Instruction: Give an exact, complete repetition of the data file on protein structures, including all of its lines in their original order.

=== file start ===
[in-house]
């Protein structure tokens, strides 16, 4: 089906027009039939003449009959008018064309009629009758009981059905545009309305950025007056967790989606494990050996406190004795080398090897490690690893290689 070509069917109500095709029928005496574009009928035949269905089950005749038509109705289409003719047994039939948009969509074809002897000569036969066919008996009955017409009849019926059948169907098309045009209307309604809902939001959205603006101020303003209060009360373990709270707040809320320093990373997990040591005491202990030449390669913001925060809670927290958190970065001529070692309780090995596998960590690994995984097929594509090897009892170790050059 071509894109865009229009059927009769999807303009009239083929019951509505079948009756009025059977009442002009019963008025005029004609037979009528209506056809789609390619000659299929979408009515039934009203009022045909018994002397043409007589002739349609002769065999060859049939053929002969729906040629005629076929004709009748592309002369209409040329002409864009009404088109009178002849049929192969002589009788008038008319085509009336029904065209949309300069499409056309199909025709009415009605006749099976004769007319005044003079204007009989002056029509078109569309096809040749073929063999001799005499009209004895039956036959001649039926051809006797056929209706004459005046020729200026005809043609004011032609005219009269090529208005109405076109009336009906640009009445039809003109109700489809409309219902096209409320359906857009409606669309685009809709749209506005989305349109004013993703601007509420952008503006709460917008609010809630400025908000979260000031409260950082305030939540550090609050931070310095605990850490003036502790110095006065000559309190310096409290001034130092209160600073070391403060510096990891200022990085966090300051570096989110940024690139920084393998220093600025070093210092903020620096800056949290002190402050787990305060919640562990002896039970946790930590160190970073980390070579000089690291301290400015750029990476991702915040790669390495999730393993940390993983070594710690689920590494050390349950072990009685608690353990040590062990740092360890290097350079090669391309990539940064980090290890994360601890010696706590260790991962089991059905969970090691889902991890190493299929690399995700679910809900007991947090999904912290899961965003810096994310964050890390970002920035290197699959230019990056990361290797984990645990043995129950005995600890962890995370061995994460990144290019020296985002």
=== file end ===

[in-house]
């Protein structure tokens, strides 16, 4: 089906027009039939003449009959008018064309009629009758009981059905545009309305950025007056967790989606494990050996406190004795080398090897490690690893290689 070509069917109500095709029928005496574009009928035949269905089950005749038509109705289409003719047994039939948009969509074809002897000569036969066919008996009955017409009849019926059948169907098309045009209307309604809902939001959205603006101020303003209060009360373990709270707040809320320093990373997990040591005491202990030449390669913001925060809670927290958190970065001529070692309780090995596998960590690994995984097929594509090897009892170790050059 071509894109865009229009059927009769999807303009009239083929019951509505079948009756009025059977009442002009019963008025005029004609037979009528209506056809789609390619000659299929979408009515039934009203009022045909018994002397043409007589002739349609002769065999060859049939053929002969729906040629005629076929004709009748592309002369209409040329002409864009009404088109009178002849049929192969002589009788008038008319085509009336029904065209949309300069499409056309199909025709009415009605006749099976004769007319005044003079204007009989002056029509078109569309096809040749073929063999001799005499009209004895039956036959001649039926051809006797056929209706004459005046020729200026005809043609004011032609005219009269090529208005109405076109009336009906640009009445039809003109109700489809409309219902096209409320359906857009409606669309685009809709749209506005989305349109004013993703601007509420952008503006709460917008609010809630400025908000979260000031409260950082305030939540550090609050931070310095605990850490003036502790110095006065000559309190310096409290001034130092209160600073070391403060510096990891200022990085966090300051570096989110940024690139920084393998220093600025070093210092903020620096800056949290002190402050787990305060919640562990002896039970946790930590160190970073980390070579000089690291301290400015750029990476991702915040790669390495999730393993940390993983070594710690689920590494050390349950072990009685608690353990040590062990740092360890290097350079090669391309990539940064980090290890994360601890010696706590260790991962089991059905969970090691889902991890190493299929690399995700679910809900007991947090999904912290899961965003810096994310964050890390970002920035290197699959230019990056990361290797984990645990043995129950005995600890962890995370061995994460990144290019020296985002």